5 Ways to Differentiate Instruction for Math Skill Gaps


This blog post is all about how to differentiate instruction to meet the needs of all learners.
 

Welcome to Part 3 of our 3-Part Series on Math Skill Gaps.  Previously we addressed how to identify and address math skill gaps.  Now that you’ve identified the skill gaps and understand the principles of addressing them, how do we meet the needs of all of our learners?  With so many unique needs in one classroom, we need to differentiate instruction and practice opportunities to help all students be successful.  Read on for actionable strategies that can transform the way you teach!

 

Level Up

When you know which students need help on which topics, the hard part is done!  Choose one topic to focus on for a class period.  The students who need support on that topic get one version of practice.  The activity should focus on the one particular skill because practice makes perfect permanent!  We’re not aiming for perfection.  We are looking for improvement and fluency.  Having the answer key available can help students check their work along the way to make sure they are on the right track.  My students have really enjoyed activities in particular when they can scan a QR code to ensure they are correct before moving on.  The other students should still continue to practice with the same skill but in a more challenging way.  Time for them to level up!  Increase the intensity of the worksheet by providing tougher problems, higher order thinking questions, or real-world applications.


This image shows how to differentiate based on math skill level.


 

Meet (w/ 6 feet)

Meeting in small groups is going to be tricky this year.  If you have the space and the ability to meet with students in a social-distanced fashion, then plan lessons where you can focus on working with a few select students while the rest of the class is working independently.  Note that this will take lots of practice with set expectations in order for students to focus on their own.  Make sure your expectations are clear and high so students will understand exactly what they should be doing.  If you are lucky enough to have a co-teacher or paraprofessional, they can help run the large group.  While the larger group is working, you can provide individualized support to remediate the skill gaps you previously identified.  Demonstrate the skill.  Then have students practice in front of you so you can provide immediate feedback to get them on track.

 

Teachers can still meet with small groups of students either remotely or while staying six feet apart.

Check it Off

For progress to occur, it’s really important for students to take ownership of their learning.  Checklists are great way to put some of the responsibility on your students.  Give students a checklist of skills to practice.  This list could be generic or you could be really fancy and give each student a specific list based on previous pre-assessments.  They can progress at their own pace and check off each skill once they’ve mastered it.  There are lots of places to find worksheets that students can use to practice.  Kuta Software is a free one that I’ve often used.  Set up a crate with file folders for each skill so students can self-select what they need to work on next.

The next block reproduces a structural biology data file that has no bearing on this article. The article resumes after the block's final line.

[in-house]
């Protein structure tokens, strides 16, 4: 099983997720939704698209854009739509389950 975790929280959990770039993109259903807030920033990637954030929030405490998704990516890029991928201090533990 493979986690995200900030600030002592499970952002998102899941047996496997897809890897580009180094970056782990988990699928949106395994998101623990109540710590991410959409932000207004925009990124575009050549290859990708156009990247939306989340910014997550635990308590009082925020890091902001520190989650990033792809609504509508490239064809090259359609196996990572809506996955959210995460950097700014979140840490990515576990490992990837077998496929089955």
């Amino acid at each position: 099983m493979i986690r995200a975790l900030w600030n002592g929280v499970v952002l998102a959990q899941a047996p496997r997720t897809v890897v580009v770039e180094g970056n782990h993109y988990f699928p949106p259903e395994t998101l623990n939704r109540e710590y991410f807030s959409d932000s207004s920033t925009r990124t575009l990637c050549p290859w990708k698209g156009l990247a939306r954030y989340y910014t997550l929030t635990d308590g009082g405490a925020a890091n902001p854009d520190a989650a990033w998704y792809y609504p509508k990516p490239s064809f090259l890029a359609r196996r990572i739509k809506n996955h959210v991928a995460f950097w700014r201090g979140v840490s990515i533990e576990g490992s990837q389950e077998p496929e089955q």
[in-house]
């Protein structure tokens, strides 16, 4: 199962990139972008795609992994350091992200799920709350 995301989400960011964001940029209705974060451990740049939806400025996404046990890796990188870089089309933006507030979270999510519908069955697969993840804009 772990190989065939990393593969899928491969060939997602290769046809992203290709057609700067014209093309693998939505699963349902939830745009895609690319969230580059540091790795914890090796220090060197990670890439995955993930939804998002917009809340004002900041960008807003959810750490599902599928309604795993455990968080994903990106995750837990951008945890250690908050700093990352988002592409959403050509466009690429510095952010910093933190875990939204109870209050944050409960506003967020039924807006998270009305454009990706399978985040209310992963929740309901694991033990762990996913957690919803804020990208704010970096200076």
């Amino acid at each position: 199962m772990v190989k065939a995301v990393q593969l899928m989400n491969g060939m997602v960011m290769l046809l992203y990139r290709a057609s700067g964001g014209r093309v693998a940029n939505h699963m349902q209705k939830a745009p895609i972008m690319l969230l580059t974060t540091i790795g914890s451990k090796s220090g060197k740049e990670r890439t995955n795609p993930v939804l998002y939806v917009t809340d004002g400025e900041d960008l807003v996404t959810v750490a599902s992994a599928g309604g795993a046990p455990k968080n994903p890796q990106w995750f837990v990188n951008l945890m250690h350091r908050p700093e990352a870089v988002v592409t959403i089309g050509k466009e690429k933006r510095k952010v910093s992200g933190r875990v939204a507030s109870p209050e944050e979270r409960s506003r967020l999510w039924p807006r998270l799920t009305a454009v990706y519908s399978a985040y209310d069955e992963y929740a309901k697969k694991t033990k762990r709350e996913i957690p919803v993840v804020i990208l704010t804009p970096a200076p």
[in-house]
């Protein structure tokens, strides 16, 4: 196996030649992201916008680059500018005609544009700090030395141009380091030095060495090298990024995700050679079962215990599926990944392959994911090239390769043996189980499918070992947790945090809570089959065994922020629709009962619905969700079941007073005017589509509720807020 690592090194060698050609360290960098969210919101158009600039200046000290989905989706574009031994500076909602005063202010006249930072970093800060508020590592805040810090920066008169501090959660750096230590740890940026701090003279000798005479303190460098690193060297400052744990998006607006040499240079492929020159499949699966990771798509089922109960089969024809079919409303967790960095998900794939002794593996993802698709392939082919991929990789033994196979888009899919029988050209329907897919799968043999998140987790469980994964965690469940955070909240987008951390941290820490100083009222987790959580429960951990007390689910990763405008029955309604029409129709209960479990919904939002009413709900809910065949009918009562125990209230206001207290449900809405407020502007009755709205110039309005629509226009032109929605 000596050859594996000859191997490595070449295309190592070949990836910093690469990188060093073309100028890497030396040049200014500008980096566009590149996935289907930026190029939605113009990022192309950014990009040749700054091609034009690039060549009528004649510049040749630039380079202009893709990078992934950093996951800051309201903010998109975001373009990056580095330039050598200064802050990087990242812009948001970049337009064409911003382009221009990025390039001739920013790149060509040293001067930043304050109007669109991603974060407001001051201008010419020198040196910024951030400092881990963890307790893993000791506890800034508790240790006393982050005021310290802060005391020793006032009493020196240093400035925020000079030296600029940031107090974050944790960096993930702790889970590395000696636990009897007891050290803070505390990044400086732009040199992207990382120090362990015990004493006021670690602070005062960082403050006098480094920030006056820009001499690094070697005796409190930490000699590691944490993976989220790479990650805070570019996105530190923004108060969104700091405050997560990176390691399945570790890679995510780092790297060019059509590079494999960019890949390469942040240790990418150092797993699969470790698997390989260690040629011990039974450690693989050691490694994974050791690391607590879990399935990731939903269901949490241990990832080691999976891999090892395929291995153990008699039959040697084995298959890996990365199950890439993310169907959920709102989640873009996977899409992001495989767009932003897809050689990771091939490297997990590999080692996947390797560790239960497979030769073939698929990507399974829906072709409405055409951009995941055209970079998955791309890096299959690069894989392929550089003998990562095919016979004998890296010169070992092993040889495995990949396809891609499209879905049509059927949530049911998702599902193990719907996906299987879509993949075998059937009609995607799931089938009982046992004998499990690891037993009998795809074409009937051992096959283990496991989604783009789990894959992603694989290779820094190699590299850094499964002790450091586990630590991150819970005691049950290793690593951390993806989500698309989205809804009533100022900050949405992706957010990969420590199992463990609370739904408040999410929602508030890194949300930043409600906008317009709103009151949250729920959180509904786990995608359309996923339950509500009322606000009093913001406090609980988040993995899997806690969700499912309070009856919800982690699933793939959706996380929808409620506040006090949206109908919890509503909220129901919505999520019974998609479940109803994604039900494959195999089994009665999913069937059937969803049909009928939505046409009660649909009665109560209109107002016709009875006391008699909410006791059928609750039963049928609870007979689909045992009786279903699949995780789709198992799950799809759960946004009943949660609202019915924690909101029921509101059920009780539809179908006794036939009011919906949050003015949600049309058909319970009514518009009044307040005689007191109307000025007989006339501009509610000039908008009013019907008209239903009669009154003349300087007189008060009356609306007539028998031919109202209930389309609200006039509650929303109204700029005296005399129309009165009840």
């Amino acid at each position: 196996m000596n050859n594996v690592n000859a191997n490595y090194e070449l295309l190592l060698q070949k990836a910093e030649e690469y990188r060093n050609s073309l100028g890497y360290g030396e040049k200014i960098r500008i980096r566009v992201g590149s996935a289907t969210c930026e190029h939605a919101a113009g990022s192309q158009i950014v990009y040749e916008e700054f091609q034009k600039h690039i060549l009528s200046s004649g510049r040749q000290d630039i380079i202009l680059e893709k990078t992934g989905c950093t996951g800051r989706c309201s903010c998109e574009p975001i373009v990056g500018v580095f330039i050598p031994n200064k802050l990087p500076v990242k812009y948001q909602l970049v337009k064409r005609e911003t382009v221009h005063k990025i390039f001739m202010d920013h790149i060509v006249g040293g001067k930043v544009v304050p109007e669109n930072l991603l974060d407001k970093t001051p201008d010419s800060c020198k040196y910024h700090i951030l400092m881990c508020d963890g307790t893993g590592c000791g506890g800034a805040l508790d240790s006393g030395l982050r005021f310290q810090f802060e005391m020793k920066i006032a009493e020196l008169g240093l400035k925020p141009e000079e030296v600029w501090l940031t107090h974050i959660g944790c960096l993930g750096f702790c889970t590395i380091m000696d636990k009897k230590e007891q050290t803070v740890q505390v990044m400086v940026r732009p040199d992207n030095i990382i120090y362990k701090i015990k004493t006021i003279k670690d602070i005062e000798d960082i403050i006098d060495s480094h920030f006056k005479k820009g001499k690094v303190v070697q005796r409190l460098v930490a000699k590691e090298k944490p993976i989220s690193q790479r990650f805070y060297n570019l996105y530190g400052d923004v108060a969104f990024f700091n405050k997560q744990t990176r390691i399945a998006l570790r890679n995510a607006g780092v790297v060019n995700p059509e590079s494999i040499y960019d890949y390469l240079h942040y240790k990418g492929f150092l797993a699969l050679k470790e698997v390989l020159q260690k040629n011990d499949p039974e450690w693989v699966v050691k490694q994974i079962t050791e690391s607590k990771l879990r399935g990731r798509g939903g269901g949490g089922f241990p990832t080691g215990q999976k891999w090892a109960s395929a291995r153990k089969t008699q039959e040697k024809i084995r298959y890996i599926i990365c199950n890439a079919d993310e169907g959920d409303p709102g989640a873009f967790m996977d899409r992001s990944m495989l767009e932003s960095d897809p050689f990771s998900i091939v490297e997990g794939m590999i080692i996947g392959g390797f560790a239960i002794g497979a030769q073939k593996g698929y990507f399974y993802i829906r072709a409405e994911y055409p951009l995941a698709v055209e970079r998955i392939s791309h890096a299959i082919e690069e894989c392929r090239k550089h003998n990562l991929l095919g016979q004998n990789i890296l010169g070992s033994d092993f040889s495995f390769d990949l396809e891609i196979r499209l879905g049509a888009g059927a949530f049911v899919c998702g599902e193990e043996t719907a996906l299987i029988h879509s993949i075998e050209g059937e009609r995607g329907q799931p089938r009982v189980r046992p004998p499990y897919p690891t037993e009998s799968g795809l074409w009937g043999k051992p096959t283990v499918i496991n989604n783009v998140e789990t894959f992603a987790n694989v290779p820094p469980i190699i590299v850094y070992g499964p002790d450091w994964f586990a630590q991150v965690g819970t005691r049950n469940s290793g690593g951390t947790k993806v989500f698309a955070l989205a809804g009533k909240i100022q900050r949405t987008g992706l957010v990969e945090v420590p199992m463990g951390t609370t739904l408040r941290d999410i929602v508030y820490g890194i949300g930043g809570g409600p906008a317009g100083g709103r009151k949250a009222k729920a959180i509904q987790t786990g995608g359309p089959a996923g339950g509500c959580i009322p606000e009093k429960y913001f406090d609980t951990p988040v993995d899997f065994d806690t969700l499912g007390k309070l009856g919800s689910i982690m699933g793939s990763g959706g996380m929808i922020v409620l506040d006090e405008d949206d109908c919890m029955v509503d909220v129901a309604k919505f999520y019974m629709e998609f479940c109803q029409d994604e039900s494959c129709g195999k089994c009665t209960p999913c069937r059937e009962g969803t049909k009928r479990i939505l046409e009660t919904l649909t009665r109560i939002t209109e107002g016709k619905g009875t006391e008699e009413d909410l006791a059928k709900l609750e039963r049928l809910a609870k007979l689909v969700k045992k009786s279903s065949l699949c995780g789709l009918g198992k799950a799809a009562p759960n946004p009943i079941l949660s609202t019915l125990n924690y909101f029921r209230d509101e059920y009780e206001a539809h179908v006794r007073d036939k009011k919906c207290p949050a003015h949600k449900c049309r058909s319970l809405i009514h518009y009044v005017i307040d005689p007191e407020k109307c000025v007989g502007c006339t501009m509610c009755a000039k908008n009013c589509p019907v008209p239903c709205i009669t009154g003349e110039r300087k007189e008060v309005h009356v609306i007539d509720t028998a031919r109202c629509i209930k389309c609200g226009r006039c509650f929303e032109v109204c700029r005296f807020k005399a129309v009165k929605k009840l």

This or That?

Choice is a resounding theme here because it helps so much with student buy-in and motivation.  This or That? is a low-prep alternative to skills practice.  Prepare two topics of practice activities, and give students the choice of which they’d like to practice.  This may be a good place to start if you are new to differentiating skills practice.  Focus on one level of practice with two unique topics.  All students will work towards the goal of mastery on the topic of their choice.  Tying into previous ideas, it could be based off their checklist of skills they are working on.  Prompt students to select the topic that they are less comfortable with so that they can increase fluency.  While students are working independently, this is also a good time to pull small groups or check-in one-on-one with students who you have identified as needing extra help based on pre-assessments.

 

Reflect and Correct

Oh, I love a good reflection.  Give students time to ponder their strengths and weaknesses and opportunities to correct their work.  Learning is a process and very few formative assessments need to be finite.  Students could write a sentence describing errors for each incorrect answers or jot down some general strengths and challenges.  Either way, it is very important to develop a routine that doesn’t allow students to just tuck away their paper – never to be considered again.  I like to use a checklist style reflection where students identify simple mistakes versus conceptual misunderstandings.  Get the evaluation form here.  How is this a differentiation strategy?  Students focus on redoing their incorrect answers – which are unique to them – opposed to everyone working on retaking the same quiz again.


Download this free Quiz Evaluation to facilitate student ownership over their own work.


 

Thank you for checking out our 3-part series on skill gaps.  We focused on how to identify, address, and differentiate for skill gaps.  What else are you curious about?  Drop a comment below.

 

Check out these related posts:


5 tips & tools for identifying math skill gaps5 principles for address math skill gaps


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